The US dollar unphased by taper talk from the Fed

The Jackson Hole symposium has begun, and we have been hearing from central bank monetary policymakers. We also received the ECB’s meeting minutes which were scheduled for release today. Overall, the US data was underwhelming but the greenback is holding its ground, whereas the US equities are taking a bit of a hit.


Market Wrap


The ECB minutes were released today with general agreement within the council. Forward guidance on asset purchases remained unchanged. Forward guidance for raising the interest rates now has 3 conditions to be met. Inflation should reach the target well in advance. Secondly, the council needs to be sure the level of inflation is sustainable, and thirdly the Governing Council should not consider raising rates unless underlying inflation was also judged to have made satisfactory progress towards two percent.


When you look to Turkey or Brazil, it is obvious that if you increase the rates, inflation picks up. Similarly, if you look to Japan who is desperate for inflation? Having not raised their rates they seem perplexed as to why inflation is non-existent. Maybe the ECB could try a bit of raising the rates first to see if they also get inflation.



The euro versus us dollar was not so impressed with the ECB minutes nor the Consumer confidence data out of Germany from Gfk, which decreased in August, and is set to decrease in September. The forecast went down by 0.8 points monthly to come in at negative -1.2 points.


"Significant higher incidence values, a slowdown in vaccination momentum, and discussions about how to deal with unvaccinated individuals in the future have caused noticeable uncertainty among consumers in Germany. They fear that restrictions could even be tightened again. This is obviously depressing consumer sentiment right now," GfK Consumer Expert Rolf Buerkle commented.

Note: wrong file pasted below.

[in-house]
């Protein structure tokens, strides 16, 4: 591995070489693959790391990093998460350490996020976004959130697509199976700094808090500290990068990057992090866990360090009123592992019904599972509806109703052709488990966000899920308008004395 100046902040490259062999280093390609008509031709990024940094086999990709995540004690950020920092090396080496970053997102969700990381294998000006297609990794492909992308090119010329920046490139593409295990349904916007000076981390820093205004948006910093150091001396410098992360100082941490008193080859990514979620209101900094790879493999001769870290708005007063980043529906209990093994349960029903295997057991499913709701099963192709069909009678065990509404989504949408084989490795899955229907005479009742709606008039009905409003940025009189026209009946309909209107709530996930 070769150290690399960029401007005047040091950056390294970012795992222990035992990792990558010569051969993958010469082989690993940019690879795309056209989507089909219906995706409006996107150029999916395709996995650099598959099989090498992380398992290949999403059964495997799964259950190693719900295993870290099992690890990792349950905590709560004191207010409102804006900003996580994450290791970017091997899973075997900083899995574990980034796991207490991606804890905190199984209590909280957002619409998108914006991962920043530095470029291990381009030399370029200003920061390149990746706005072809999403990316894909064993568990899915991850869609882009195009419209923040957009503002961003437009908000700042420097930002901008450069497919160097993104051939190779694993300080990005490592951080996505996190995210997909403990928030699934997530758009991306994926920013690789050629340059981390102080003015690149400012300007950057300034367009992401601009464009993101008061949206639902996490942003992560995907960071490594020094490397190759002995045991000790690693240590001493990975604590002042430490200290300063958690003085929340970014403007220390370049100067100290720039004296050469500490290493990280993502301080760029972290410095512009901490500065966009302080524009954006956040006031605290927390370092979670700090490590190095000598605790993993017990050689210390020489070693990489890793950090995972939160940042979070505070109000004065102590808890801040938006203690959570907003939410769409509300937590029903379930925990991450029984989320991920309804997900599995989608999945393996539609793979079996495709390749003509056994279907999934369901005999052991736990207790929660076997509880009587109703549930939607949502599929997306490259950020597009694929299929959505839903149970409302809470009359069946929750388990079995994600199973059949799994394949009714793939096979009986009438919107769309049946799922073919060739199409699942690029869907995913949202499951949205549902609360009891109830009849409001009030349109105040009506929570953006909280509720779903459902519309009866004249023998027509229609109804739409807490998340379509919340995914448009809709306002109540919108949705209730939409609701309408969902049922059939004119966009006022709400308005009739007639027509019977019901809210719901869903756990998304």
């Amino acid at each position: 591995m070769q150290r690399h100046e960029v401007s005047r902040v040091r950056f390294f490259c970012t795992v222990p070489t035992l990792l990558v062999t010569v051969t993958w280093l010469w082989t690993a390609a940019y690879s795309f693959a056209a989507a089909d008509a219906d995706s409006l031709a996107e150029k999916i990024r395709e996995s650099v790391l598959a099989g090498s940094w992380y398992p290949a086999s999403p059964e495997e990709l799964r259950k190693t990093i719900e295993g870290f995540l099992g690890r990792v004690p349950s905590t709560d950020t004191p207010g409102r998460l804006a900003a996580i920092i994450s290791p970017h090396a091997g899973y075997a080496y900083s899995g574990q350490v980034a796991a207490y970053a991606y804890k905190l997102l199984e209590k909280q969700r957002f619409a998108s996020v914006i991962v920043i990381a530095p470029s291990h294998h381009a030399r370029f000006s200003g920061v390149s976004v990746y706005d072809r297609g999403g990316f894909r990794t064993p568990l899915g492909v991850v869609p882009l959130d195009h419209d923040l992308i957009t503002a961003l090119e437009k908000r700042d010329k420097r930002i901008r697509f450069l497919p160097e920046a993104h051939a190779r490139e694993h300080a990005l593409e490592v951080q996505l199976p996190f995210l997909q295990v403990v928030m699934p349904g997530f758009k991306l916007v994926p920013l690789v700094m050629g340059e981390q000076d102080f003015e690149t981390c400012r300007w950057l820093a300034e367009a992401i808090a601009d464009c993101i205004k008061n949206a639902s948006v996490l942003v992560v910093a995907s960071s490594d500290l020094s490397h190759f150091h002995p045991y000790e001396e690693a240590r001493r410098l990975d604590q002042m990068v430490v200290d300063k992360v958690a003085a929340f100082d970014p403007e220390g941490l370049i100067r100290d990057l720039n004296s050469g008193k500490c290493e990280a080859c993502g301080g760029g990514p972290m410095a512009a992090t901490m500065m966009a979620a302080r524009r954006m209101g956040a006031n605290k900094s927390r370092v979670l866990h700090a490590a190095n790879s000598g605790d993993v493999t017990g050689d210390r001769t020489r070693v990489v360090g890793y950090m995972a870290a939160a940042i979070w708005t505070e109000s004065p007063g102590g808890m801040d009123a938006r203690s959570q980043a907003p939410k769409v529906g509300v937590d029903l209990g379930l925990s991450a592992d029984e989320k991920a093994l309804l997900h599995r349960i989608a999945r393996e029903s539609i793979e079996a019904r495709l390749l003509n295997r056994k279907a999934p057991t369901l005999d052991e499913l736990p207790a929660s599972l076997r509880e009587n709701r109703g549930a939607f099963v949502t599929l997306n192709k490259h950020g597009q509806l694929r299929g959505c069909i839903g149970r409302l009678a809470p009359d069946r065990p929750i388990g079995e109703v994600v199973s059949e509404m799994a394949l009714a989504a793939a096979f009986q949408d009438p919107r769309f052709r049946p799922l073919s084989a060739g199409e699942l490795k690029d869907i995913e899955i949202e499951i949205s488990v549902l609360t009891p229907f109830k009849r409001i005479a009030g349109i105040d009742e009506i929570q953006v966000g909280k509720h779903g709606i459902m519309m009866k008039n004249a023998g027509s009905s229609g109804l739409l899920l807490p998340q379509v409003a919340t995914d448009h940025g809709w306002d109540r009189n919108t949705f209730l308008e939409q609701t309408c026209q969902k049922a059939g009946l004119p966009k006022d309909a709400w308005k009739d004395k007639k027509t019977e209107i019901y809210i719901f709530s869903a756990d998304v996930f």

The US indices were all lower by around 0.30% at the time of writing as the US data out today was worse than expected. Along with the miss in expectations for GDP growth the US initial claims numbers rose.


The number of people filing initial jobless claims insurance rose to 353,000 in the most recent data according to the Department of Labor. The good news is that the 4-week moving average decreased by 11,500 from the previous week, the lowest level since March 2020.


The US dollar index is still making an attempt at a bull trend and a break of the recent highs would then be met with some strong resistance from the swing highs that formed between September and October last year. Should we get some bearish US dollar news tomorrow the bulls will puke their position most probably at the break of $91.80, which then has an easy run back down to the $90 and the base of the June FOMC impulsive candle?


A weaker US dollar and a tight oil market would suit the Brent crude which rejected the lower prices of $64-$65 and could be ready to test the $75 level. The probable sell-off due to COVID worries and profit-taking resulted in a break of the 3-day rally and some of the 10% gains.


There was strong demand for the $62bln of 7 year notes that were auctioned today, with a bid-to-cover of 2.34x which is above the six-auction average of 2.26x and above the previous auction which came in at 2.23x. Strong demand in the notes was also good for the 20-year bond ETF, as the TLT rose 0.22% today. I shall be keeping an eye on this market all day tomorrow to see the reaction to whatever Fed Chair Powell says from the virtual Jackson Hole Symposium. So far, we have heard from Fed Kaplan who said that the US would be a lot healthier if the Fed were to begin tapering. We also heard from the Fed’s Bullard who said he wants to get going with the tapering this year and have it completed by Q1 2022. Fed’s George would also be in favor of starting the QE taper this year, due to the good progress in the US economy.




The TLT chart is currently in a consolidation period with some room to the upside before it hits decent resistance. A break below 145.00 would see a more sustained sell-off and that would come with higher yields, and therefore higher future interest rates.

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